Oddly enough, he doesn't. Yet here we are anyway, with John Cleese – Wine for the Confused, a chance for him – and, by proxy, us – to learn about all things wine: How it's made, how to describe it and why it costs so much at a restaurant.
The documentary – designed to fit snugly into a two-hour block on the Food Network – features Cleese learning about the terminology used to describe wine (with several friends, including Brendan Fraser), traveling to different wineries on California's central coast and talking about what wine to serve with what dishes.
Having a wine neophyte host like Cleese adds a different air to the documentary. Usually a narrator's job is to be or sound like an expert, but the charm of Cleese is that it really does sound like he's discovering the information at the same time we are. It's a nice change of pace.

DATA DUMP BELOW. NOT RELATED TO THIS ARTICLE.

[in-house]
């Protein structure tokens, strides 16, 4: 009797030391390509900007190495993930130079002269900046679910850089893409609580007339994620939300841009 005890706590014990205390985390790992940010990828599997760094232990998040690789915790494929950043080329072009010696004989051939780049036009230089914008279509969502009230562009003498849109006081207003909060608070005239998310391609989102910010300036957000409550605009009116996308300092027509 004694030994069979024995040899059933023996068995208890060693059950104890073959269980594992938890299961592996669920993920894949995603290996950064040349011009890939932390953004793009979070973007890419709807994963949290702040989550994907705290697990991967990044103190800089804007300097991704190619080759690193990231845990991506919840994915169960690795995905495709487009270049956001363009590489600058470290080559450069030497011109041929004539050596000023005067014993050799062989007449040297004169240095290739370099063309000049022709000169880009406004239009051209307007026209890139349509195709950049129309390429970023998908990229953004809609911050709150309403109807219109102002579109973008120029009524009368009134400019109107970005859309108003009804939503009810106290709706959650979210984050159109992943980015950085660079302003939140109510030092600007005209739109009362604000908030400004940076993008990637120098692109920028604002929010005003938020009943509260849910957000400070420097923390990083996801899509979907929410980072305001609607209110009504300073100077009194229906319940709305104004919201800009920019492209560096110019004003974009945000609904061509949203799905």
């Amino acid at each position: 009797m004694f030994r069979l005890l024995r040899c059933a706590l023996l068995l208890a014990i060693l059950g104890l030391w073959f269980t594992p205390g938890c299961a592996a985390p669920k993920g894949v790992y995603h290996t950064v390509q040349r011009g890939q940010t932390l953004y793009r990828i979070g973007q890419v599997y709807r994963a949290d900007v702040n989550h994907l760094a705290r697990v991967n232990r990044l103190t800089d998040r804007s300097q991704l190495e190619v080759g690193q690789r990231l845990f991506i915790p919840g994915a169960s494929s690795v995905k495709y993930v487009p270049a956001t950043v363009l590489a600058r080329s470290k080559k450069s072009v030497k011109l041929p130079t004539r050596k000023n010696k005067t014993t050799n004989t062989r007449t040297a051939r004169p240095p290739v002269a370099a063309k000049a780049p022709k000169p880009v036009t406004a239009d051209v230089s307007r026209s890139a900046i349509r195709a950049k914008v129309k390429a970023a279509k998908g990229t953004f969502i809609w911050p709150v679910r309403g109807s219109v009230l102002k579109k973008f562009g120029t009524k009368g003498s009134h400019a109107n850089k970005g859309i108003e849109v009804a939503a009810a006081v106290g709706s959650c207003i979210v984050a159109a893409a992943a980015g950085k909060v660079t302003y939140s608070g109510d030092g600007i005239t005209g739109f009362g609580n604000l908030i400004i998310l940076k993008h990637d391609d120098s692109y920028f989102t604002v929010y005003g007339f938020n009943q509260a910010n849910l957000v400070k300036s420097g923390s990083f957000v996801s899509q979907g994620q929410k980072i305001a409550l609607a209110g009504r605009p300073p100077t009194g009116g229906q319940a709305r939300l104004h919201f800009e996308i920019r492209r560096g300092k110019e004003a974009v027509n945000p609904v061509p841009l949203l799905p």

However, the documentary spends a good deal of time focusing on the most popular wine types. There is no substitute for tasting it, though; all the descriptors in the world will not help me decide whether I like merlot better than pinot noir without having some.
In addition, because of the participation of Cleese, a good amount of time is thrown away on useless information. Yes, Cleese does well in the disc's "funny" material, such as the overblown introduction to a faux wine documentary, but there seems to be a lot of information to impart about wine, and at 92 minutes, there doesn't seem to be a lot of substance here.